A researcher from the University of Alberta in Canada has found a coal by-product called nano humus to be highly effective for remediating land and water used in mining.
Nano humus is able to be extracted from coal mine deposits, crushed into a fine, black powder and used to extract heavy metals from contaminated environments.
Yihan Zhao conducted the research which saw nano humus extract cadmium – a toxic heavy metal produced in many mining contexts – from water.
Zhao found the nano humus acts like a sponge, soaking up 90 per cent of the cadmium in 15 minutes and 93 per cent in 24 hours.
“It’s rapid, safe and effective,” Zhao said, with the research earning her a PhD in land reclamation and remediation.
Zhao’s project supervisor Anne Naeth predicted the process could be commonplace in mining rehabilitation within the next five years.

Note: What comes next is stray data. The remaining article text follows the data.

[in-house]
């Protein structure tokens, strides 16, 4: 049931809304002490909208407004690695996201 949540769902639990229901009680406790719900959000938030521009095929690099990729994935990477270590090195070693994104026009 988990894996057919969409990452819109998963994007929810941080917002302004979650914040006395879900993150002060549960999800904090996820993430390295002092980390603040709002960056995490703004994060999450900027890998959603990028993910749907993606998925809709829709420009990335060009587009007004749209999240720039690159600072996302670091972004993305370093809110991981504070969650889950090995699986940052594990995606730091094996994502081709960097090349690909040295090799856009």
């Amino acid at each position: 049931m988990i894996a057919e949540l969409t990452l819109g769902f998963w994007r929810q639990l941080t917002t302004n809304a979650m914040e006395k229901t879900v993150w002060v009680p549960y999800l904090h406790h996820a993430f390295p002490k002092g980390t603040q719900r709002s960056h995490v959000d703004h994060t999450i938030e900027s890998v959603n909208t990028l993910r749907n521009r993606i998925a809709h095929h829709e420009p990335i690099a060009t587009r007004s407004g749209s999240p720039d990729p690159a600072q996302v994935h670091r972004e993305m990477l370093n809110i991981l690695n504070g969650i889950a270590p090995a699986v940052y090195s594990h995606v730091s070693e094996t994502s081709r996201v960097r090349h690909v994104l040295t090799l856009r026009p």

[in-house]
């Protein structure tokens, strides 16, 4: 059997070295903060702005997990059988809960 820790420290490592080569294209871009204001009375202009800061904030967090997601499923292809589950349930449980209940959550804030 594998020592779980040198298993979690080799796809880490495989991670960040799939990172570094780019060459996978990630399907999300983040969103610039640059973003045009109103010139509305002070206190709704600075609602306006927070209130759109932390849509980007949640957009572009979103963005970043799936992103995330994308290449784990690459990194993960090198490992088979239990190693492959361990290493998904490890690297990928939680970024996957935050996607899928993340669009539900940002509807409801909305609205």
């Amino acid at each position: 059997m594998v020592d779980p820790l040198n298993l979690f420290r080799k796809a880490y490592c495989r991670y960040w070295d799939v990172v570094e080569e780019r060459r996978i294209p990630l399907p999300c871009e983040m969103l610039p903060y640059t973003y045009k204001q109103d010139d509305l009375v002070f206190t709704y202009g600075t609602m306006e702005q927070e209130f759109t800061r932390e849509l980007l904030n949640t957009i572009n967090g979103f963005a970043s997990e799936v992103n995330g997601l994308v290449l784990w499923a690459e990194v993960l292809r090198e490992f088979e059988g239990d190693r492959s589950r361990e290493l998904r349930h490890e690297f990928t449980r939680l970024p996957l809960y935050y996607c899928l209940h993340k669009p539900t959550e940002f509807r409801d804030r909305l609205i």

“The fact that we can use a waste material to reclaim an area that produces it is exciting,” Naeth said.
On top of this low-cost, efficient method for remediation, the nano humus could be used to replace some materials which are used to replace the contaminated soil, such as manure and straw.
“The huge amounts of these standard materials we need to apply has always been an issue for their use in land reclamation,” Zhao said.
“Using nano humus reduces the amount of material we need and makes it much easier to transport and apply.”
The findings of Zhao’s research could be especially important to developing countries that can’t easily rehabilitate their lands.
“Using nano humus to treat their contaminated land and water means reduced health risks and makes their land available for agricultural production and food security,” Zhao said.
“The research also contributes to developing long-term solutions to the environmental concerns of industries globally.”